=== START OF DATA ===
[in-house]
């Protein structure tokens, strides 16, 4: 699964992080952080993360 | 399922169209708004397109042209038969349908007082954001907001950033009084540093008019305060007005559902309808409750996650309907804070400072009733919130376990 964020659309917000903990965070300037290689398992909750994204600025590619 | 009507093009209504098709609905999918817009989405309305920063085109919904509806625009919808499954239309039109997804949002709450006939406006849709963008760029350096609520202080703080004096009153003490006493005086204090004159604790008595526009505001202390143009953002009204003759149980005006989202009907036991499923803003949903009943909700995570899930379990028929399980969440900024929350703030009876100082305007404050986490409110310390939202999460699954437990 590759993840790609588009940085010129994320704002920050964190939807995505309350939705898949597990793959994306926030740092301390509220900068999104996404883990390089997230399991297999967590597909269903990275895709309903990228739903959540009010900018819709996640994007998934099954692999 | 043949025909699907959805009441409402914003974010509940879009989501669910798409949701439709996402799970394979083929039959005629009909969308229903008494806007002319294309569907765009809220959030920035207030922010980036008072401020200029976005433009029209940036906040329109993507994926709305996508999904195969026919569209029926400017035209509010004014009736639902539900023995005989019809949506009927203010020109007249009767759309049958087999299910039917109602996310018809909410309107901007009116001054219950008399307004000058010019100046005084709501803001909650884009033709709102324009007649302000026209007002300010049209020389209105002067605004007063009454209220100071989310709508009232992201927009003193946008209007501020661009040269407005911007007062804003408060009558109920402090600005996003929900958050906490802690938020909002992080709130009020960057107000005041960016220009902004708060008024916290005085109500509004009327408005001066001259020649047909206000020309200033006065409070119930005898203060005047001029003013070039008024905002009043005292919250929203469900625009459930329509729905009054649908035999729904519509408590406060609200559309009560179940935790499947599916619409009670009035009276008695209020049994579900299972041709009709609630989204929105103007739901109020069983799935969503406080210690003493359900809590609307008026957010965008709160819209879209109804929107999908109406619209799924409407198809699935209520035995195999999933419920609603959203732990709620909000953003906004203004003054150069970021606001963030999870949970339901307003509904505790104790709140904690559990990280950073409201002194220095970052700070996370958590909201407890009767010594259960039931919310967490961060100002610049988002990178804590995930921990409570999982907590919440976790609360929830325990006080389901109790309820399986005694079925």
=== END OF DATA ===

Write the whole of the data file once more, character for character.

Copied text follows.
[in-house]
């Protein structure tokens, strides 16, 4: 699964992080952080993360 | 399922169209708004397109042209038969349908007082954001907001950033009084540093008019305060007005559902309808409750996650309907804070400072009733919130376990 964020659309917000903990965070300037290689398992909750994204600025590619 | 009507093009209504098709609905999918817009989405309305920063085109919904509806625009919808499954239309039109997804949002709450006939406006849709963008760029350096609520202080703080004096009153003490006493005086204090004159604790008595526009505001202390143009953002009204003759149980005006989202009907036991499923803003949903009943909700995570899930379990028929399980969440900024929350703030009876100082305007404050986490409110310390939202999460699954437990 590759993840790609588009940085010129994320704002920050964190939807995505309350939705898949597990793959994306926030740092301390509220900068999104996404883990390089997230399991297999967590597909269903990275895709309903990228739903959540009010900018819709996640994007998934099954692999 | 043949025909699907959805009441409402914003974010509940879009989501669910798409949701439709996402799970394979083929039959005629009909969308229903008494806007002319294309569907765009809220959030920035207030922010980036008072401020200029976005433009029209940036906040329109993507994926709305996508999904195969026919569209029926400017035209509010004014009736639902539900023995005989019809949506009927203010020109007249009767759309049958087999299910039917109602996310018809909410309107901007009116001054219950008399307004000058010019100046005084709501803001909650884009033709709102324009007649302000026209007002300010049209020389209105002067605004007063009454209220100071989310709508009232992201927009003193946008209007501020661009040269407005911007007062804003408060009558109920402090600005996003929900958050906490802690938020909002992080709130009020960057107000005041960016220009902004708060008024916290005085109500509004009327408005001066001259020649047909206000020309200033006065409070119930005898203060005047001029003013070039008024905002009043005292919250929203469900625009459930329509729905009054649908035999729904519509408590406060609200559309009560179940935790499947599916619409009670009035009276008695209020049994579900299972041709009709609630989204929105103007739901109020069983799935969503406080210690003493359900809590609307008026957010965008709160819209879209109804929107999908109406619209799924409407198809699935209520035995195999999933419920609603959203732990709620909000953003906004203004003054150069970021606001963030999870949970339901307003509904505790104790709140904690559990990280950073409201002194220095970052700070996370958590909201407890009767010594259960039931919310967490961060100002610049988002990178804590995930921990409570999982907590919440976790609360929830325990006080389901109790309820399986005694079925």